Is the future of user interfaces an (almost) invisible one? In many cases, yes, just watch the 2014 movie Her to see a glimpse of where we will be in a few years (minus the “falling in love” part):
However, for many other tasks we will still need to read, type, touch and draw. This doesn’t mean that we will be tied forever to a screen, and here’s where VR and AR come in.
The iPhone X was already controversial even before it was officially introduced last Tuesday, mostly due to the rumored removal of Touch ID in favor of Face ID.
However, Apple’s presentation caused a new controversy: the infamous notch. Even though the array of cameras and sensors got leaked long before the event, nobody knew how Apple was planning to do in order to integrate it with iOS 11. We have the answer now: Apple is so proud of that black bar that they decided to render the user interface around it.
Since Apple controls the operating system, they made sure it looks good with most 1st party apps. But what happens with 3rd party content like a website? The notch gets in the way. Continue reading “About the iPhone X notch controversy”
Apple will present the new iPhone this Tuesday and, as usual, most of the details have already been leaked.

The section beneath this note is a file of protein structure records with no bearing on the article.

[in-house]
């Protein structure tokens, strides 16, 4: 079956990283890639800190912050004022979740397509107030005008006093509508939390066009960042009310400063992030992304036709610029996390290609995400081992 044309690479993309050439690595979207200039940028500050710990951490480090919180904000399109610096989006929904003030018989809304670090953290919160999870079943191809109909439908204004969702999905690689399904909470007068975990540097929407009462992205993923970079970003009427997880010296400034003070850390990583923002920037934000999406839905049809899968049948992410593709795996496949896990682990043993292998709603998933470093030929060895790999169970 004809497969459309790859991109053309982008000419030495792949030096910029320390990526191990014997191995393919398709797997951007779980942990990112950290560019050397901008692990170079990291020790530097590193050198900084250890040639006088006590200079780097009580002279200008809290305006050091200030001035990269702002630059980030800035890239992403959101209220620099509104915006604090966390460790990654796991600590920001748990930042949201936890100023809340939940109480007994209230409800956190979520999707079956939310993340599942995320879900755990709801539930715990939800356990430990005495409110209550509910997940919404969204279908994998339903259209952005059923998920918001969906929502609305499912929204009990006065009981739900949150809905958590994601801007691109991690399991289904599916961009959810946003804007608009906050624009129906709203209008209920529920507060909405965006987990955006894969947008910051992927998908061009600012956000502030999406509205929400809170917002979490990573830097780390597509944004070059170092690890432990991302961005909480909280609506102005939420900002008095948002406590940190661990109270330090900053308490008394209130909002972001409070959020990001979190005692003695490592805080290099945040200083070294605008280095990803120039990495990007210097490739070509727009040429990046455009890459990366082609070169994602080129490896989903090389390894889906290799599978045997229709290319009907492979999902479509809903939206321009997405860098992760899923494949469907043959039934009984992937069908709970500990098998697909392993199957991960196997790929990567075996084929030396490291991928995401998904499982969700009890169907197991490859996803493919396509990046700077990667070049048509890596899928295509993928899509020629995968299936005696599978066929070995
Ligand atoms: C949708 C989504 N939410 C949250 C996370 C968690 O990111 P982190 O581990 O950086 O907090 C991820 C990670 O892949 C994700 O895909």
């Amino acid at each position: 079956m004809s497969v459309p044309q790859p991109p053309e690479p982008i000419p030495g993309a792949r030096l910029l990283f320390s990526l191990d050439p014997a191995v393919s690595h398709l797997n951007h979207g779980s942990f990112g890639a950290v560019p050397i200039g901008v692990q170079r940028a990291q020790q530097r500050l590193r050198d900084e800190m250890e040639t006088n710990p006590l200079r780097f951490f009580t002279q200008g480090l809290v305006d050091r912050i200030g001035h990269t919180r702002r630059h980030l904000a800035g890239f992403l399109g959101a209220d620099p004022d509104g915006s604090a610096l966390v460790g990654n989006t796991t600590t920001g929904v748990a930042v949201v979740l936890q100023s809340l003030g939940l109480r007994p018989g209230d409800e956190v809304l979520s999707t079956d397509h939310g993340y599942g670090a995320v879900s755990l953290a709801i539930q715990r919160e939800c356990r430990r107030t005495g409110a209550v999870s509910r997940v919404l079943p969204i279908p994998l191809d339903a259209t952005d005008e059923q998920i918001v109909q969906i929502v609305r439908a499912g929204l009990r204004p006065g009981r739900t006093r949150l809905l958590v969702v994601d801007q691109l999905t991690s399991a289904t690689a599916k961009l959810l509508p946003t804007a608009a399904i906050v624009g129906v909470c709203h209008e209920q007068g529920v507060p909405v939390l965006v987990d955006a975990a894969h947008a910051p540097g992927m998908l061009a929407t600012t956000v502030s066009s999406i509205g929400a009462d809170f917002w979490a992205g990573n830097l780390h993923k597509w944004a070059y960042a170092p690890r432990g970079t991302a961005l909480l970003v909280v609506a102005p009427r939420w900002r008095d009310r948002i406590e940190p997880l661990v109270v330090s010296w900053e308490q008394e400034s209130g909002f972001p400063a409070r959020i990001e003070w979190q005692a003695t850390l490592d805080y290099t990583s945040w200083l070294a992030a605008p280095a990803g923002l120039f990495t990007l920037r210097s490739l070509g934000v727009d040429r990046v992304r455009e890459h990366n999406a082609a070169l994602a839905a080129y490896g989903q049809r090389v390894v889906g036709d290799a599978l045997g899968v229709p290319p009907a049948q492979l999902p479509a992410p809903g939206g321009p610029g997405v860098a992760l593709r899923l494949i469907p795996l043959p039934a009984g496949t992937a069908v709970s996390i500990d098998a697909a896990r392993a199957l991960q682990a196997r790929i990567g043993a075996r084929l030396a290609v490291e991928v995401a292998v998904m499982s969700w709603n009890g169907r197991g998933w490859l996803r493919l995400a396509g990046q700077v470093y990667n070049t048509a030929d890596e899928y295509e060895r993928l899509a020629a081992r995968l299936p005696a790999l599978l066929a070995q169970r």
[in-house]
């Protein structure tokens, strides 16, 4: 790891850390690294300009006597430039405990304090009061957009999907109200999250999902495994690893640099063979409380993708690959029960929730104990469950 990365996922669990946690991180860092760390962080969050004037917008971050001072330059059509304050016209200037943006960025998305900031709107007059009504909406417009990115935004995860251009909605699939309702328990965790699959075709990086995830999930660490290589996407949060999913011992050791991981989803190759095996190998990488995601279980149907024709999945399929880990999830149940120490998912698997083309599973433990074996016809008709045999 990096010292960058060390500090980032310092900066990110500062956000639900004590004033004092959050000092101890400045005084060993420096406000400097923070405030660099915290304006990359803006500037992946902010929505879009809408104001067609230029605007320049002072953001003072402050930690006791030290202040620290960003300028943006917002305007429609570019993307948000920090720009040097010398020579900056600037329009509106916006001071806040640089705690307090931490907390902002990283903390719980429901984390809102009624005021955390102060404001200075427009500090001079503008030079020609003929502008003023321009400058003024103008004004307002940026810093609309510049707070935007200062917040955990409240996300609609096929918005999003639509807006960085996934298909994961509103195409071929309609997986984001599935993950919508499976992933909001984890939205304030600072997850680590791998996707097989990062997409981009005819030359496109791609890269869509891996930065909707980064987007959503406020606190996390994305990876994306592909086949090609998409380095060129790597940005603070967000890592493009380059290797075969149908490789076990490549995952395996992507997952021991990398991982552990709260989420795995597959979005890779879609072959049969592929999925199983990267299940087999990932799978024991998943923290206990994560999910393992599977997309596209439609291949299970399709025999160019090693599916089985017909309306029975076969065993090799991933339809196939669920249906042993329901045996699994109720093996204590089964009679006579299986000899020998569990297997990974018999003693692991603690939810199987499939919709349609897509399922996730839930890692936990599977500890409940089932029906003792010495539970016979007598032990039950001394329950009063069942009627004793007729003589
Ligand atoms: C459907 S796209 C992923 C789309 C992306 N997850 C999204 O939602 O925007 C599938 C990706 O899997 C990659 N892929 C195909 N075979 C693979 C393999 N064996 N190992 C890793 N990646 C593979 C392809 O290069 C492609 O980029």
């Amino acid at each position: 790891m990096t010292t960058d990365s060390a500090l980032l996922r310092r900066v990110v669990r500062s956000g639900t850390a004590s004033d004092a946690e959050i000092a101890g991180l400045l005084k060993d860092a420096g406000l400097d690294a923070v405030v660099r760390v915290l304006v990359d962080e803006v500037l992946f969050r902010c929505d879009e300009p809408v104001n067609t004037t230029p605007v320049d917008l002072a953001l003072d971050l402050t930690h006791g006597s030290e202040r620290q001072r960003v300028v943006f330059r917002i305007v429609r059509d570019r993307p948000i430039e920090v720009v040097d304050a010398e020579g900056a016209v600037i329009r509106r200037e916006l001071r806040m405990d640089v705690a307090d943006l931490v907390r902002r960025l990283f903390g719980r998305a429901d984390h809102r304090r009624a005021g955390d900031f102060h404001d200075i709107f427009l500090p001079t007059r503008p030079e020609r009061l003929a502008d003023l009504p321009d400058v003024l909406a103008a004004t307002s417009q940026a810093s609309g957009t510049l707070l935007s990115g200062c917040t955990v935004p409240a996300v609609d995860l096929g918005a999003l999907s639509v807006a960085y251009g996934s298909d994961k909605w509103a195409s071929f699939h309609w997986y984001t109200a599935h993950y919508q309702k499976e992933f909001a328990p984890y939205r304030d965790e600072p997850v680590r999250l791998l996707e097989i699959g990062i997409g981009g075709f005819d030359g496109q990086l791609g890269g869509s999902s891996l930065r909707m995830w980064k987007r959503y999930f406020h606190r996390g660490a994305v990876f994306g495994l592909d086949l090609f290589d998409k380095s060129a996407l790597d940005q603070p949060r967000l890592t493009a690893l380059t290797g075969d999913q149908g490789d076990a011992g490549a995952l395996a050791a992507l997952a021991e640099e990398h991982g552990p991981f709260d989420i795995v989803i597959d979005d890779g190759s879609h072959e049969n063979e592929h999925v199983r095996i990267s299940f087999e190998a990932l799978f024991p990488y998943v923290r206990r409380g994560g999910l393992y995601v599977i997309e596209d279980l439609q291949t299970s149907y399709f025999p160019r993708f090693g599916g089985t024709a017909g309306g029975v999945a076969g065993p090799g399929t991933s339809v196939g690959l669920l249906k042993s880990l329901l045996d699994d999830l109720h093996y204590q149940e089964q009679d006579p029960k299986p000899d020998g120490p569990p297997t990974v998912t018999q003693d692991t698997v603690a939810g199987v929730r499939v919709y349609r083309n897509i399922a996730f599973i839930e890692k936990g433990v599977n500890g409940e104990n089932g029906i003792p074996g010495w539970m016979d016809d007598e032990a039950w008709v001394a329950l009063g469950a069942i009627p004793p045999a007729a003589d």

What seems guaranteed is that we’ll see 3 models being introduced: the iPhone 7s, 7s Plus and a special edition to celebrate the 10th anniversary of the original iPhone. That special edition has been known until now as iPhone 8, iPhone Edition, or iPhone Pro, but the official name iPhone X has been confirmed (among other details) thanks to the final version of iOS 11 leaking.
These are the top 3 reasons why I’m excited about the iPhone X.
If you use Facebook, Instagram, Messenger or WhatsApp, you have probably noticed recent updates that allow you to share a picture that expires after 24 hours.
Stories, Shared Days, or Status, all different names for the same feature across 4 different apps. This is what they look like side by side:
Facebook is trying to suffocate Snap by flooding every app they own with the one thing that made Snapchat special.
What is a leader? What traits do I want to make sure I have as a leader? What has my experience taught me so far? I’ve been trying to answer these questions and have been thinking about what leadership means to me.
Even though the dictionary defines a leader as “the person who leads or commands a group”, I do not believe that this simple definition is the same thing as being a true leader. A person that merely uses their “power” to intimidate others into getting things done is not a leader. Likewise, a person who uses fear to motivate people into getting things done, or walks over people in a selfish attempt to achieve a goal, is also not a leader.
So, what qualifies someone as a great leader? Let’s start with a fact, and one that many leaders refuse to acknowledge; there are no perfect leaders. We are human and we have weaknesses. We are human and we have strengths. The key is to spot the differences between the two, understand the pros and cons of both, and be a leader that is balanced.